Coin Grading: What Are the Facts?

by blackspanielgallery

Coin collectors should always be aware of the grades of their coins, and coin grading services can help. But, grading services are not always the right choice.

Coins are graded on a scale of 70, with grades of 60 through 70 being reserved for uncirculated. In theory, a coin has grade 70 if it is perfect. Many coin collectors hold firmly that there is no such thing, and restrict their purchases to grades 69 and lower. And, they get a huge price break when they do this.

In addition to the number are letters, such as PF or MS. PF means the coin has a proof finish, and MS is used for all other coins, with the letters standing for Mint State.

Special designations such as Reverse Proof, Cameo, and Deep Cameo are also important.

How Are Grades Determined?

For each coin there are things to look at, such as the number of letters in Liberty showing, the number of lines in a drape, and so on.  A brief description of the things one needs to use to grade a coin correctly is found in what is commonly called the Red Book, although more detailed descriptions are available in books devoted to grading.  And, always remember there are two sides of that coin to look at for problems and for wear.


Using a Grading Service

There are many grading services that can grade a coin, and in some cases help with the identification of a coin.  Suppose a coin comes in silver and in a base metal.  A grading service should indicate on the label which coin it is.


Grading services also give the grade and any additional important information, such as Type I or Type II if there are two distinct types, cameo, deep cameo, and even such things as FT on a Roosevelt dime to indicate the presence of certain lines in the torch on the reversed.


Not all added information is positive.  Words such as “cleaned” or the dreaded “details” are not good to see.  Details indicates the quality would be the stated grade if the problem were not there.


Some problems, such as “milk spots” are not considered by grading services unless they are excessive.  Milk spots look like water spots, and happen at the mint, so the coin is as it was released.  They cannot be cleaned and trying to do so would make things worse.  Bag marks are also often ignored. 


Check our PCGS and NGC coins at Black Spaniel Gallery Coins.

If It Is in a Slab as Graded It Is What the Slab Label Indicates, Right or Wrong?

Here we have two things to consider, the quality of the grading service and whether or not the coin deteriorated while in the slab.  Yes, if a coin is exposed to environmental damage before being slabbed the physical damage, and even the evidence of it, could have been obscured at the time of grading.  Damage may show up years later.  So, always look at the coin. 


Another consideration is the quality of the grading service.  Most coin collectors agree that PCGS gives the fairest grades, followed by NGC at a strong second.  ANACS is acceptable, as are a couple of others, but many grading services over-grade the coins to make the person who sent the coins in happy.  And, some are dubious to the point that some people grade and slab their own, using their own label.  We got some coins in that were “graded” by one such person, and when we were removing the slabs to not deceive our customers one was dropped.  It opened.  The fake slabbing company did not even seal the slab to make it tamper proof.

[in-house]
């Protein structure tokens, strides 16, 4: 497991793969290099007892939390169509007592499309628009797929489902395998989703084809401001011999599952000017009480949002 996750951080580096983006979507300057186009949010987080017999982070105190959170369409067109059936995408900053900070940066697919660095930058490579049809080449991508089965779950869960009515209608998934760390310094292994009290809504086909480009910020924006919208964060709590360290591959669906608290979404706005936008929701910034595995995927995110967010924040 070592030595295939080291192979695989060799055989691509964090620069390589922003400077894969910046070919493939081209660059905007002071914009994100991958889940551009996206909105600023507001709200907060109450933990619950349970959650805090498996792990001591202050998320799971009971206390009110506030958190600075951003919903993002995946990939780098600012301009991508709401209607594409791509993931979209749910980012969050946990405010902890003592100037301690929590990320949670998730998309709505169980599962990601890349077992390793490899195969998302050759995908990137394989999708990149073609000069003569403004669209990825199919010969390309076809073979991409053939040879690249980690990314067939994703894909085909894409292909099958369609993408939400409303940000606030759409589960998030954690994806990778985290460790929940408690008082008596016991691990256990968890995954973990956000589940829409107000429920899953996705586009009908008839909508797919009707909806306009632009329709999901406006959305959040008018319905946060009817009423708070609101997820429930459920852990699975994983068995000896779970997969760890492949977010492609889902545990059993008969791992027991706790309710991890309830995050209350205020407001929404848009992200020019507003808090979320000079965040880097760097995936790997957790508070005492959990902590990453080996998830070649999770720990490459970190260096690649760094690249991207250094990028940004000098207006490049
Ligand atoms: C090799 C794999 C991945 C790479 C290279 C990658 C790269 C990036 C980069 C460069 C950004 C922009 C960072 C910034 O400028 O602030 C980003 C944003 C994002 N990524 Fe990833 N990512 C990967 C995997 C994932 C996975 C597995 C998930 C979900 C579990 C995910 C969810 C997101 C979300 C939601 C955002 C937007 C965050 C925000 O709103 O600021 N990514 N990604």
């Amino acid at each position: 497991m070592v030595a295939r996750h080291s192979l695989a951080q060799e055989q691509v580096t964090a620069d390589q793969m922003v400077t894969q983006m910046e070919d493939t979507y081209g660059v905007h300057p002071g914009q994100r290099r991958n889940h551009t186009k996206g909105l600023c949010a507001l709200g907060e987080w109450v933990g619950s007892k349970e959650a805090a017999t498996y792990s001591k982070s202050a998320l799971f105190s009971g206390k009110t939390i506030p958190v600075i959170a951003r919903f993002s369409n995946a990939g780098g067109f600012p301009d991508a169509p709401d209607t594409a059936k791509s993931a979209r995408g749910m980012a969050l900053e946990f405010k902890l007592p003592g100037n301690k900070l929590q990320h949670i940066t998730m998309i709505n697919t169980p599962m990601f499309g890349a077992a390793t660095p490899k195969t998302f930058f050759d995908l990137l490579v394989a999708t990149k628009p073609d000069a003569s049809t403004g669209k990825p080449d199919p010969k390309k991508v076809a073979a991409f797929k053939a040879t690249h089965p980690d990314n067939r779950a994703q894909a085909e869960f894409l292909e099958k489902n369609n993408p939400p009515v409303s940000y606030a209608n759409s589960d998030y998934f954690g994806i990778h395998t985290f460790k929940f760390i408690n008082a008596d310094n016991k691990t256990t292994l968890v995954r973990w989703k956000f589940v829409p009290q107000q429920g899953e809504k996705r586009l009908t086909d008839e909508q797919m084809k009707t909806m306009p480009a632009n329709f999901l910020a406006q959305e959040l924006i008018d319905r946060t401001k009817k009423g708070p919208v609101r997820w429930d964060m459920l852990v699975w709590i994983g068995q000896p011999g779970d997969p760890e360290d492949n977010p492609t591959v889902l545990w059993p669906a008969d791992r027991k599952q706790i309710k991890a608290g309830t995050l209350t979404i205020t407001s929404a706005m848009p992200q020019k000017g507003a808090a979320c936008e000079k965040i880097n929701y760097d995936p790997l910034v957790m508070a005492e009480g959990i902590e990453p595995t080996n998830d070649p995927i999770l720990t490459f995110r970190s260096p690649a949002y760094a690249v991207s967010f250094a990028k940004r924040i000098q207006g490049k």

ANACS Was First

The first slabbed coins were graded by ANACS.  This entity came into existence to give collectors assurance that coins were genuine.  Counterfeit coins are a problem, and some can get by many collectors.  ANACS filled the need of knowing a coin is genuine.

New Counterfeit Problems

Slabs Are Counterfeited

The quality grading companies have been forced to repeatedly change their coin slabs.  This is because counterfeit slabs with counterfeit coins are coming from China.  They now use holograms, and regularly update the design. 


The number on the slab can determine the type of coin the slab originally held.  If the slab was issued for a buffalo nickel and now holds a Franklin half dollar the slab was opened, the coin holder with the half dollar size hole was replaced, and the slab sealed with the fake inside.  Yes, they are going that far.  You can check which numbers go with which coins on the grading service’s website.

Not Every Coin Should Be Professionally Slabbed

If a coin is worth five dollars, why would you pay much more than that to have it graded?  Grading is expensive.  Some inexpensive coins in slabs from quality grading companies are sold every day on Ebay, but they were originally sent in a bulk batch of similar coins and the grading was discounted.


A Secondary Market

The Slab

Coin slabs are collectible.  They change so often that many people make a collection of coin slabs.  So, that older slab with no hologram might be worth holding onto.

This article contains links to affiliate programs from some or all of Amazon, Viglink, and Ebay through Viglink, and Adsense advertising.  These must use cookies to allow for proper crediting. 

Updated: 09/29/2017, blackspanielgallery
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blackspanielgallery on 07/07/2015

It is too humid here for stamps, and I know little of them. But someone, I do not have the expertise, can also do paper currency. Thanks for stopping by.

MBC on 07/07/2015

I want to remember this site, because I collect stamps (not coins) but could do a similar article concerning stamps.

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